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By Steven Crook
Translated by Vanessa Wu

      For Taiwan residents, there has perhaps never been a better time to begin collecting antiques and other curios.

      The island's continuing economic woes mean many items are cheaper now than they were a decade ago. And because mainland China has opened to the world, there has been a huge increase in the availablity of Chinese antiques.

      Moreover, growing "Taiwanese consciousness" has prompted many to investigate and collect utensils and decorative items made and used by Taiwanese people long ago.

      Back in the 1980s, most of the Chinese antiques being sold in Taiwan were from the Ming (1368-1644 A.D.) and Qing (1644-1911 A.D.) dynasties. In recent years, however, much older items have started to appear in Taiwan: figurines from the Tang Dynasty, and ¡§ding¡¨--bronze vessels made for ritual use during the Shang Dynasty (1766-1122 B.C.).

      So how can a newcomer to the world of antiques best prepare for a hobby which can be immensely rewarding, but--from an investment point of view--could easily be a financial disaster?

     Many dealers and experienced collectors advise novices to focus on a narrow category at first, and recommend touring museums as a good way to become familiar with antiques. Purchasing and reading comprehensive (and oftentimes expensive) books is an investment that will soon pay for itself.

      The Internet is useful for both gathering information and making purchases. Ebay's Taiwan site (www.ebay.com.tw) is a fraction of the size of its US parent, but it usually lists hundreds of antiques--including many china and jade items--most of which are priced at less than NT$5,000. Of course, judging the authenticity of a particular piece is much harder via the Internet than it is in person.

      ¡§Hands-on experience is priceless in cultivating one's senses. If dealers are willing, handle antiques and scrutinize every detail,¡¨ one collector advises.

      Much of the furniture available from Taiwan dealers dates from the Qing Dynasty. Items made of red sandalwood or golden rosewood (both rare hardwoods) are greatly sought after.

      Red sandalwood and golden rosewood furniture is, in fact, more expensive now than a decade ago, because of scarcity. A red sandalwood table can cost NT$500,000. Items made of elm, often intricately carved, are usually a fraction of the price.

     Of course, furniture with a history--that is to say, formerly owned by a person of historical importance--attracts a premium.

      While antique furniture is still popular, in recent years collectors have been devoting more and more attention to other treasures.

      Postcards which early 20th-century Japanese settlers in Taiwan sent to relatives back on the Home Islands can sometimes be had for a few hundred NT dollars. Depicting Taiwanese aborigines, landmarks, and customs, they provide an interesting glimpse of old Formosa.

      Until relatively recently, Taiwan was terra incognita to both Chinese and Westerners. It is not surprising, perhaps, that early maps of the island--however inaccurate or fanciful--have attracted the attention of collectors.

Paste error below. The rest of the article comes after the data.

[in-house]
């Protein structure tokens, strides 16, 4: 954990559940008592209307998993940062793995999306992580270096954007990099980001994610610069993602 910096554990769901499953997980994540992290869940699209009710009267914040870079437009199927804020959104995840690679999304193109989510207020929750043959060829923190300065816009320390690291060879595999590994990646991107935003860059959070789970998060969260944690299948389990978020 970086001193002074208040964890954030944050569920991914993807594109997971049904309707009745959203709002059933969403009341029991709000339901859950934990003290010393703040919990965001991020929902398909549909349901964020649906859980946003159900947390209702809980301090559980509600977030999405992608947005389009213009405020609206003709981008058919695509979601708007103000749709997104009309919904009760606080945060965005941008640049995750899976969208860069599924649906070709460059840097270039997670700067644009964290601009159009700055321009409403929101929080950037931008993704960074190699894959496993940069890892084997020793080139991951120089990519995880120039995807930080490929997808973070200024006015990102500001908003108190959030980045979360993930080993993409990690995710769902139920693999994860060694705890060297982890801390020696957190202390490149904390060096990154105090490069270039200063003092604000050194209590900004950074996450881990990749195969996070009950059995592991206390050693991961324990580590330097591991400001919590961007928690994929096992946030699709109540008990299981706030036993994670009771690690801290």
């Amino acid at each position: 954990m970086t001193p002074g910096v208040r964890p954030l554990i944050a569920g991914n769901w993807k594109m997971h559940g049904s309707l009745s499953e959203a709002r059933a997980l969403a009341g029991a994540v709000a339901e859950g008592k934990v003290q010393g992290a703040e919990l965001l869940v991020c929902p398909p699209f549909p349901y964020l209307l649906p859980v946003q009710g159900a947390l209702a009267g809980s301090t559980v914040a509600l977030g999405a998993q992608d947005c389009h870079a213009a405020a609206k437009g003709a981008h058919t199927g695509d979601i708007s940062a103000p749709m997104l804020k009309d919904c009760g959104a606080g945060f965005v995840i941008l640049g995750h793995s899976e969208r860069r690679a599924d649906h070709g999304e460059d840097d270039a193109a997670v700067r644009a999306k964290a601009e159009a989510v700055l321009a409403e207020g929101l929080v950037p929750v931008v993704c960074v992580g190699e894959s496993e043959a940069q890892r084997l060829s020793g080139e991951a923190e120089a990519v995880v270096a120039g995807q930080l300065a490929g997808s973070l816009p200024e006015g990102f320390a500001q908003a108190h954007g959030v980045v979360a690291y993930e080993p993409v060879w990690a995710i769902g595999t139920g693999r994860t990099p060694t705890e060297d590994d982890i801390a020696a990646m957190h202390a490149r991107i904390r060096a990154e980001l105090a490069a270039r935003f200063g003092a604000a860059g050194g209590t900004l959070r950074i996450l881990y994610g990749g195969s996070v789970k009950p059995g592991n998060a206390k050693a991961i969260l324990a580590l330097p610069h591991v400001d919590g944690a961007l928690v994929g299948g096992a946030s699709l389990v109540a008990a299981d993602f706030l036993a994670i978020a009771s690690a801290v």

One of Taiwan's better-known map collectors is Wei Te-wen, head of the Southern Materials Center, a Taipei-based publishing company. Wei has acquired more than 1,000 maps--some of them worth over NT$100,000--including a number of Dutch and Spanish maps dating from the Qing Dynasty. Many were drawn by hand, or printed from carved wood or stone blocks.

     Trond Lovdal, a Norwegian working in Taipei, has collected 500 deco posters produced in China between the 1920s and the 1940s. Many are advertisements made by Western companies doing business in China, and some are valued at the better part of NT$1 million. Part of Lovdal¡¦s collection can be seen on his website, www.decoorient.com. He also sells posters through this website for between US$150 and US$500.

      Of course, there are collectors whom some might regard as eccentrics. A retired school teacher who has amassed 4,000 different betel nut boxes, and a man in Tainan County who collects dead examples of various cockroach species, have both attracted local media interest this year.

      Items which used to thrown out with the trash are now in vogue. Old-style rotary telephones can fetch well over NT$1,000; decades-old electric fans go for not much less. Large earthen jars in which rice wine was matured are now appearing in markets and stores around Taiwan.

      Wicker baskets from the Japanese era, formerly used by commercial travelers or families on the move, can sometimes be had for less than NT$1,000. These woven baskets often have a special pouch for the owner¡¦s namecard, and in East Asia were once as commonplace as suitcases are now.

     Whether you take a shine to mainstream antiques, or something esoteric like traditional farm implements, you're helping preserve history. And you could be laying the foundations, if not of a museum, at least of a collection that your descendants will remember you for.

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